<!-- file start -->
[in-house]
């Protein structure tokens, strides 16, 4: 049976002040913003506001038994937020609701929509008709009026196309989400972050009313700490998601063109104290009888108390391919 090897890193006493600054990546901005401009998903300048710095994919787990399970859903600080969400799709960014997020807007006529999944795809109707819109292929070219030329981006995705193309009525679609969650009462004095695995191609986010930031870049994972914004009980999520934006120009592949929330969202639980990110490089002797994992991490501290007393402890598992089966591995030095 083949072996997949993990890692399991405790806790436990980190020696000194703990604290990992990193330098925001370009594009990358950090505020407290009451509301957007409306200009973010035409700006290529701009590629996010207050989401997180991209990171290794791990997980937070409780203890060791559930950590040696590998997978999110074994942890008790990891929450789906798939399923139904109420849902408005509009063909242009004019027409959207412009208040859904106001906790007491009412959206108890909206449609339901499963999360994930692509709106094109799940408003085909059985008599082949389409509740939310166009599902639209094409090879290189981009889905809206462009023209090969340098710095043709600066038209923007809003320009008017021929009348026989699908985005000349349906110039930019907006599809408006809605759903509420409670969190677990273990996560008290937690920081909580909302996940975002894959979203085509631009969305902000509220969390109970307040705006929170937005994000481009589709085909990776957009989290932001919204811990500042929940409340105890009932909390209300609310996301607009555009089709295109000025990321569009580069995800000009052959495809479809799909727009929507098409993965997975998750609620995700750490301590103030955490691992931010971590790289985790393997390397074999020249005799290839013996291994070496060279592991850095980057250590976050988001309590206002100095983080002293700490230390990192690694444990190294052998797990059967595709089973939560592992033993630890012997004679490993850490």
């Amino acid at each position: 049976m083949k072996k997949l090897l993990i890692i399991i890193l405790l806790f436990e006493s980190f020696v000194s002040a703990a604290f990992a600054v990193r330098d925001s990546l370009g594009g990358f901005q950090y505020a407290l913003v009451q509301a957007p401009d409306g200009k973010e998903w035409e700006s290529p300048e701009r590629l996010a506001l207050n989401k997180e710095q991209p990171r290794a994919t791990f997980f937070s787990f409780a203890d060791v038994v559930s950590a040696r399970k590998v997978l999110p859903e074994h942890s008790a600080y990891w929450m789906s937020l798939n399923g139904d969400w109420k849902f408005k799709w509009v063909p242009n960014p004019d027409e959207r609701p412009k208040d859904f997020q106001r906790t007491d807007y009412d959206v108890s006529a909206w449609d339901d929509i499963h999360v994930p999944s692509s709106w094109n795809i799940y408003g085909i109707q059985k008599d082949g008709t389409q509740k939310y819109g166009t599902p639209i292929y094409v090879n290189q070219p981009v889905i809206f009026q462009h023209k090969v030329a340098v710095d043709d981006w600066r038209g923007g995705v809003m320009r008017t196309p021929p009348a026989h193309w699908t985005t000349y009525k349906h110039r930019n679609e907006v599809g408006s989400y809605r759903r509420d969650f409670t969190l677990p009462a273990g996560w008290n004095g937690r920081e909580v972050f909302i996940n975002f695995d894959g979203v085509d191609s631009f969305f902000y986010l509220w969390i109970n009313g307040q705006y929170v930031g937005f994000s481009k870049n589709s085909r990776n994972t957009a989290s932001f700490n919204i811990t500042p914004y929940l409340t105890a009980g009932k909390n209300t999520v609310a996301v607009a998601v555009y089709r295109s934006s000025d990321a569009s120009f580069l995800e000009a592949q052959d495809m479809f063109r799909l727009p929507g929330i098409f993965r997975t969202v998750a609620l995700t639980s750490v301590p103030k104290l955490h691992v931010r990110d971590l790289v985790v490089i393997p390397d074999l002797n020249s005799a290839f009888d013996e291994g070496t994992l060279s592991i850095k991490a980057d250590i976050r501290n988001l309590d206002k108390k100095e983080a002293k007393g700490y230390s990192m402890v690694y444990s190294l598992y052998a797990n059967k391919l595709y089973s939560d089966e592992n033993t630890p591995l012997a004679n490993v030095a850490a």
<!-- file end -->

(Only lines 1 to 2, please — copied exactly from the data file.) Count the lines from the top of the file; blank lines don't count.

[in-house]
């Protein structure tokens, strides 16, 4: 049976002040913003506001038994937020609701929509008709009026196309989400972050009313700490998601063109104290009888108390391919 090897890193006493600054990546901005401009998903300048710095994919787990399970859903600080969400799709960014997020807007006529999944795809109707819109292929070219030329981006995705193309009525679609969650009462004095695995191609986010930031870049994972914004009980999520934006120009592949929330969202639980990110490089002797994992991490501290007393402890598992089966591995030095 083949072996997949993990890692399991405790806790436990980190020696000194703990604290990992990193330098925001370009594009990358950090505020407290009451509301957007409306200009973010035409700006290529701009590629996010207050989401997180991209990171290794791990997980937070409780203890060791559930950590040696590998997978999110074994942890008790990891929450789906798939399923139904109420849902408005509009063909242009004019027409959207412009208040859904106001906790007491009412959206108890909206449609339901499963999360994930692509709106094109799940408003085909059985008599082949389409509740939310166009599902639209094409090879290189981009889905809206462009023209090969340098710095043709600066038209923007809003320009008017021929009348026989699908985005000349349906110039930019907006599809408006809605759903509420409670969190677990273990996560008290937690920081909580909302996940975002894959979203085509631009969305902000509220969390109970307040705006929170937005994000481009589709085909990776957009989290932001919204811990500042929940409340105890009932909390209300609310996301607009555009089709295109000025990321569009580069995800000009052959495809479809799909727009929507098409993965997975998750609620995700750490301590103030955490691992931010971590790289985790393997390397074999020249005799290839013996291994070496060279592991850095980057250590976050988001309590206002100095983080002293700490230390990192690694444990190294052998797990059967595709089973939560592992033993630890012997004679490993850490």